[argyllcms] Re: Different approach to profiling?

  • From: Graeme Gill <graeme@xxxxxxxxxxxxx>
  • To: argyllcms@xxxxxxxxxxxxx
  • Date: Mon, 03 Sep 2007 10:48:06 +1000

Ben Goren wrote:
The  standard approach  to generating  test patches  makes perfect
sense for  the general case: you  have no idea what  colors you'll
wind up  printing, so you want  some sort of even  distribution of
colors to make sure everything gets as close as possible.

The ideal approach as I see it, is to generate a set of test patches
that leaves errors in the final profile distributed perfectly
(visually) evenly. Since the human eye is more sensitive to errors
near the neutral axis than it is (say) for highly saturated colors,
the distribution of patches would be higher near the neutral axis.

This is what the adaptive pre-conditioning algorithm in targen
attempts to do. By providing a previous profile (using the -c option)
and setting a degree of adaptation (ie. -A 0.5), the largest expected
(visual) error anywhere due to sampling error is minimized. Unfortunately,
the algorithm only achieves this aim within a tolerance of 2:1 since
it does it in one pass, whereas the default algorithm is able to iteratively
improve on the initial placement, and so achieves an even device space
distribution to a tighter tolerance (it aims to minimizes the largest
distance from any point in the device space to its nearest sampling point).
Attempting to iteratively improve the initial adaptive distribution
fails to converge. So the choice between these two options is
currently not an easy one.

However, as a photographer, none of my photographs actually has an
even  distribution of  colors. Usually, just  a few  parts of  the
spectrum predominate. And black  and white is just  a special case
of that -- the colors are  tightly bunched along the middle of the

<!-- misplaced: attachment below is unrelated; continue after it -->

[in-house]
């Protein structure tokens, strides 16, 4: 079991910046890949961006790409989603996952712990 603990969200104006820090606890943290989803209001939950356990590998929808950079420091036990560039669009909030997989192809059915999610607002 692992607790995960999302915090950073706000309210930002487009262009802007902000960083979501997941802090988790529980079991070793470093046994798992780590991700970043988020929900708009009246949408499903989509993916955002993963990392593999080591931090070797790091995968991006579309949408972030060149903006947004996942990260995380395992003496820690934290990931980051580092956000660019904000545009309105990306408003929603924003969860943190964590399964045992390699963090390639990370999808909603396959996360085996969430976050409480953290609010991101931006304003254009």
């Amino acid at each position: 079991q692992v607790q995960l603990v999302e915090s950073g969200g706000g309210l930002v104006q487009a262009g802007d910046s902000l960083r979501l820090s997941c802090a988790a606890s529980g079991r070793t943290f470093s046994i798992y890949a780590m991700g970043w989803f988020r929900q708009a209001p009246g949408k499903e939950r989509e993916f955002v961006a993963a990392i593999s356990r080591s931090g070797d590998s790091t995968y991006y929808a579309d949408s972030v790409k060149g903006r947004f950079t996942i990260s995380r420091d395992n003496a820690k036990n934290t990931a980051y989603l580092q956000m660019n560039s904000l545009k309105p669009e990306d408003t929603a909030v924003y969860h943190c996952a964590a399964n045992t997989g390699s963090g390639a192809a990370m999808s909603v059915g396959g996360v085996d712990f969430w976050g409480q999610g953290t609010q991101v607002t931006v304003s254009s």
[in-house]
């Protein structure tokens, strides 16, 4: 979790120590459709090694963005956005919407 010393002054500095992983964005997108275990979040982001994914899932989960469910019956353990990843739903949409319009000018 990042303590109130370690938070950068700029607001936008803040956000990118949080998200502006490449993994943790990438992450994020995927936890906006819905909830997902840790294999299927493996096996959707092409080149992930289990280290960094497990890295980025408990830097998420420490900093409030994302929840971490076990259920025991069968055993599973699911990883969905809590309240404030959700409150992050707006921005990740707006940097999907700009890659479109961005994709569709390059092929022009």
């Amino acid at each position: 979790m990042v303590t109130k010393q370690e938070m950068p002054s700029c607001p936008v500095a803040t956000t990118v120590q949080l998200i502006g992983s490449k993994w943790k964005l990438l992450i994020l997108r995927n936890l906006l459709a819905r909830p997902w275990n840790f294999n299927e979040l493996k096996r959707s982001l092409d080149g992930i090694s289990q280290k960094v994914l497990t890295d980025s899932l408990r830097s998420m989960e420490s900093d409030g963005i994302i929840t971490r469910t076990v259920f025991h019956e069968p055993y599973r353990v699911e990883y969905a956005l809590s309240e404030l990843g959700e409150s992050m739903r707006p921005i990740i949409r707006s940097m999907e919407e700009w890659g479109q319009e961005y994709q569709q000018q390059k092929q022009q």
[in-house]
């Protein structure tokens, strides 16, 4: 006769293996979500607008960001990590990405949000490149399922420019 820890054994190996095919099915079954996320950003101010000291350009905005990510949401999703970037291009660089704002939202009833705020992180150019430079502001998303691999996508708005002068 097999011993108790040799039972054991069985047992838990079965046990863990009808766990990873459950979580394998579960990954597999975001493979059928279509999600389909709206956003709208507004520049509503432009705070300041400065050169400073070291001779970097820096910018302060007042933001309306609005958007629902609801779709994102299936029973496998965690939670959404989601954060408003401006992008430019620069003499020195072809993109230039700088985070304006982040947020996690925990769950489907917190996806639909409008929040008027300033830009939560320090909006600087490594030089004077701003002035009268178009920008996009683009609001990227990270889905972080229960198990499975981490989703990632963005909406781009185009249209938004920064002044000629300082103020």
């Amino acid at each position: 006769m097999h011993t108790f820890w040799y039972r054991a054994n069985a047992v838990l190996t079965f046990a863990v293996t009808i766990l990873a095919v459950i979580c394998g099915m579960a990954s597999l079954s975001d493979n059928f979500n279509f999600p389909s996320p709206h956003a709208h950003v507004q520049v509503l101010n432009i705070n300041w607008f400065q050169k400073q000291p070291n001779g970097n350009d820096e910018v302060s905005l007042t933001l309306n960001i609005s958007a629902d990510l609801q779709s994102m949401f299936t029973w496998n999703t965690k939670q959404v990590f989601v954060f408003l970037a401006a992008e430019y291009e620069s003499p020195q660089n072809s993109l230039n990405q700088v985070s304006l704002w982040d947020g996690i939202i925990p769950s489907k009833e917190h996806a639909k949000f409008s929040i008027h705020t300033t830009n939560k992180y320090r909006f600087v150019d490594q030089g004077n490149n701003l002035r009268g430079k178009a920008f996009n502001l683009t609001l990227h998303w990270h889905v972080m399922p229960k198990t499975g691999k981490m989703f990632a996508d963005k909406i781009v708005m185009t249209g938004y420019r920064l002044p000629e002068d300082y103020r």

Lab volume, rather than clumped in a couple areas.

What I'm thinking  of to better address  profiling for photography
would require two things (which, for  all I know, might already be
possible to do with Argyll):  the ability to generate test patches
from  an image,  and  the  ability to  merge  chart readings  with
earlier ones after the fact.

I've thought about doing this type of thing in the past (and even
started coding a utility to do exactly this), but it wasn't
clear if it was really worthwhile. For instance, it might simply
be easier to use more patches of the current chart distribution.
Some people (e.g. Bill Atkinson) have been known to use
quite large numbers of test points in making charts (up to 10,000),
so this doesn't seem an unreasonable (if brute force) approach.

The other aspect is that while it's easy enough to create a chosen
number of test points from a set of sample images, they aren't necessarily
very evenly spread, and the other test points (the ones you need
to add to make sure that the whole gamut is sampled to some
minimal degree) should ideally work around/with the image generated
test point, rather than simply ignoring them and therefore duplicating
them. So a technically more sophisticated approach is to try and modify
the normal point distribution algorithm to be weighted in proportion
to the likelihood of colors in the images. I haven't figured out how
to do that yet :-)

You would  start with a  profile built the  same way as  is normal
today.  Then,  when you wanted to  make a high-quality print  of a
particular image, you'd create a chart tuned to the colors used in
the image,  print it,  read it,  and generate  a new  profile that
includes the original data as well as the new data.

Anything is possible. Of course if I was that keen on optimizing for
a particular print, I'd first make sure I was using a device link
workflow (much smoother and more accurate), and customize the gamut
mapping to each image (see the src.gam option to icclink -g) :-)

Graeme Gill.

Other related posts: